"My baby cries every night around the same timing." "She always knees drawn up to chest" "He is really difficult to comfort, once start crying took me a while to calm down.."
You can’t prevent or avoid your baby from being colicky. If this is how you feel or you see, your baby might be suffering from colicky.
What is colic?
Colic is when an otherwise healthy baby cries or fusses frequently for no clear reason. It’s defined as crying for more than 3 hours a day at least 3 days per week for more than 3 weeks. Sometimes there’s nothing you can do to relieve your baby’s crying. Managing colic can add stress to already tired or stressed new parents.
Colic can start a few weeks after birth. It’s generally the worst between 4 and 6 weeks of age. Babies usually grow out of colic by the time they are 3 to 4 months old.
Symptoms of colic
It’s normal for babies to fuss and cry. Babies who have colic cry more than most babies, even though they’re otherwise healthy. Other features of colic can include:
- Crying for no obvious reason. As examples, they’re not hungry or don’t need a diaper change.
- Crying around the same time(s) each day. Colicky babies often get fussy toward the end of the day. However, the crying can happen at any time.
- Clenching their fists when crying or curling up their legs.
- Crying like they’re in pain.
- Turning bright red when crying.
When your baby cries, they can swallow air. This may give your baby gas. It can make their tummy look swollen or feel tight. They might show some relief in symptoms after passing gas or having a bowel movement (pooping).
How is colic treated?
Feeding your baby
If you’re breastfeeding your baby:
- Keep track of what you eat and drink. Everything you consume gets passed to your baby and can affect them.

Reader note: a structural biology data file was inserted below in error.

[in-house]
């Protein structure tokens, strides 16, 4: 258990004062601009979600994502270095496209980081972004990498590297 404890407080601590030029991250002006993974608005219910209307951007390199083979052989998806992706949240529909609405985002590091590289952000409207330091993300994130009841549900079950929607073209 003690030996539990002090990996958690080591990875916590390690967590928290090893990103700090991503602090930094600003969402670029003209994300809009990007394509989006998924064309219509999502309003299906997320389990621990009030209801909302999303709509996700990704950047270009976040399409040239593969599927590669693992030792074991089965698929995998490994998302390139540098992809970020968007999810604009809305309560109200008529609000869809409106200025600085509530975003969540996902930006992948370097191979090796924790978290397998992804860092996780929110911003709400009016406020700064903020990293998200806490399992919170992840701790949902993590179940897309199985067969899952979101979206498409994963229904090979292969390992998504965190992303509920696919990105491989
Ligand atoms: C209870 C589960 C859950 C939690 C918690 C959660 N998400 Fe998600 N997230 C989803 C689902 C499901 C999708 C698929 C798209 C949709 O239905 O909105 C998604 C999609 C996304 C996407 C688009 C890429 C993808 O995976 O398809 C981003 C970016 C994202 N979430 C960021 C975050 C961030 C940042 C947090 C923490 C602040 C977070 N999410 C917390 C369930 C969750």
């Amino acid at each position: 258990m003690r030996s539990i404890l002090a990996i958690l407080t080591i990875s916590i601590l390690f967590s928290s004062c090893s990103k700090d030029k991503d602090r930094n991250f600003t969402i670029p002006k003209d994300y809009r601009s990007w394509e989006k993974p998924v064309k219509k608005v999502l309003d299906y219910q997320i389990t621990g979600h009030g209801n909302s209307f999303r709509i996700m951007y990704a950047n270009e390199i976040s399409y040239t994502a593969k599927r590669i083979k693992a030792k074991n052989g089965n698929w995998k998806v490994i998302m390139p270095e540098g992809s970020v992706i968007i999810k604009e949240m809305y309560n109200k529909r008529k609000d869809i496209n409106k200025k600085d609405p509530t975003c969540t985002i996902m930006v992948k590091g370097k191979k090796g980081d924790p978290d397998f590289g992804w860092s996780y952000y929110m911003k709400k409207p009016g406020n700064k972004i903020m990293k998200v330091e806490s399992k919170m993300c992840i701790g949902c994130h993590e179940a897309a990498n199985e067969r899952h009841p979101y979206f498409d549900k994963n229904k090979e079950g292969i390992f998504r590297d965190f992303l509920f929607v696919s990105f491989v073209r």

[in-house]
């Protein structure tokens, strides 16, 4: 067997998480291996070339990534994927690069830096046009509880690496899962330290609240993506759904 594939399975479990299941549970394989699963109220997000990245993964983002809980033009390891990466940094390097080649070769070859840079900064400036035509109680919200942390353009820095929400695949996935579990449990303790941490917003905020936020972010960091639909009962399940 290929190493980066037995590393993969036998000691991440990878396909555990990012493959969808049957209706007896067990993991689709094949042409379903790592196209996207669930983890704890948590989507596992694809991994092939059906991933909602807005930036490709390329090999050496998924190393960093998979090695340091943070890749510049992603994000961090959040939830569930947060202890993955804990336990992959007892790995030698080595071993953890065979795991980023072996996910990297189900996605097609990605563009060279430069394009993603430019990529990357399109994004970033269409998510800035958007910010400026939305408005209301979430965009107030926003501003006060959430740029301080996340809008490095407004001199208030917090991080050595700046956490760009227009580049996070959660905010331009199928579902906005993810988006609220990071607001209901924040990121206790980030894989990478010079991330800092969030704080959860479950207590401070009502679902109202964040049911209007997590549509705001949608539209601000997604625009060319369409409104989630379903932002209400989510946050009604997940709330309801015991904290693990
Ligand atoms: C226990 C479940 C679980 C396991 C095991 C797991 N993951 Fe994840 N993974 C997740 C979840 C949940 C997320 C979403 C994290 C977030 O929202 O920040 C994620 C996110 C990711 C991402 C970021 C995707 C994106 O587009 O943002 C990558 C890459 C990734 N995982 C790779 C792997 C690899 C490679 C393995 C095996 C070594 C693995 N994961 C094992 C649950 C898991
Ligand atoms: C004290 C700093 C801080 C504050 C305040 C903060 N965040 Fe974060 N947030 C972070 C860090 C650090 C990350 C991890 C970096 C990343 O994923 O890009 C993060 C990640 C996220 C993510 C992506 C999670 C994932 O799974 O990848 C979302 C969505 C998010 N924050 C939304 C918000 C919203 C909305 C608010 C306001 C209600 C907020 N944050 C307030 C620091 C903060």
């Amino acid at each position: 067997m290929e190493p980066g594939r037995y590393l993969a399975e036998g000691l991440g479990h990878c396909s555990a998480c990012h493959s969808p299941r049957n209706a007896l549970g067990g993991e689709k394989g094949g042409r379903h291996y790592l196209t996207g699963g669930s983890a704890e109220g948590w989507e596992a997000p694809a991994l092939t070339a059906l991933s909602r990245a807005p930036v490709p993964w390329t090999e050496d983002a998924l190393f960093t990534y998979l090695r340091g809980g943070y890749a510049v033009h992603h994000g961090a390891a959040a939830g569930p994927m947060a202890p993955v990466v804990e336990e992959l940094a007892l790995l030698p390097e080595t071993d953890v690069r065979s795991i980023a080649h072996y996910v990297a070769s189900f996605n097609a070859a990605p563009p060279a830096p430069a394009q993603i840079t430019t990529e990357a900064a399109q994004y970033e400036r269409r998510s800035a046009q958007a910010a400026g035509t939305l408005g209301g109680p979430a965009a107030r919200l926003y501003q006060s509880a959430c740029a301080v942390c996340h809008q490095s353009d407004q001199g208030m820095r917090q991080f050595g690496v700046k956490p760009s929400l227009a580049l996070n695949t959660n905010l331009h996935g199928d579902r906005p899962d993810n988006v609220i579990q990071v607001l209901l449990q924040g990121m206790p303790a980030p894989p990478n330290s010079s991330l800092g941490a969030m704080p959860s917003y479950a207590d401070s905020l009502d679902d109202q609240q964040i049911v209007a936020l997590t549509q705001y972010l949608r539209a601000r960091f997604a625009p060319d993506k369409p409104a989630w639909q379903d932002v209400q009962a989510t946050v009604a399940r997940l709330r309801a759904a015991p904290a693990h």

- Avoid caffeine and chocolate, which act as stimulants.
- Avoid dairy products and nuts, in case your baby is allergic to them.
- Ask your doctor if any medicines you’re taking could be causing the problem.
If you’re feeding your baby formula:
- Try feeding your baby smaller meals but more often.
- Avoid feeding your baby too much or too quickly. One bottle feeding should last about 20 minutes. If your baby eats faster, try using a nipple with a smaller hole. This will slow down their feeding.
- Try warming the formula to body temperature.
- Try feeding your baby in an upright position.
- Use an anti-colic type of feeding bottle, avoid baby intake too much gas during the feeding.
Comforting your baby
Try these movements and stimuli to sooth your baby.
- Provide extra skin-to-skin contact.
- Swaddle your baby. This means wrapping them in a blanket.
- Hold your baby across your arm or lap while you massage their back.
- Give your baby a warm (not hot) bath or put a warm towel on their stomach.
- Massage your baby. Ask your doctor for guidelines.
- Provide white noise, such as a fan, vacuum cleaner, washing machine, hair dryer, or dishwasher.
- Give your baby a pacifier.
Nevertheless, do contact your baby’s doctor if:
- Your baby’s crying is mixed with a fever, vomiting, loose or bloody stools, or decreased movement.
- Your baby’s crying or behavior changes all of a sudden.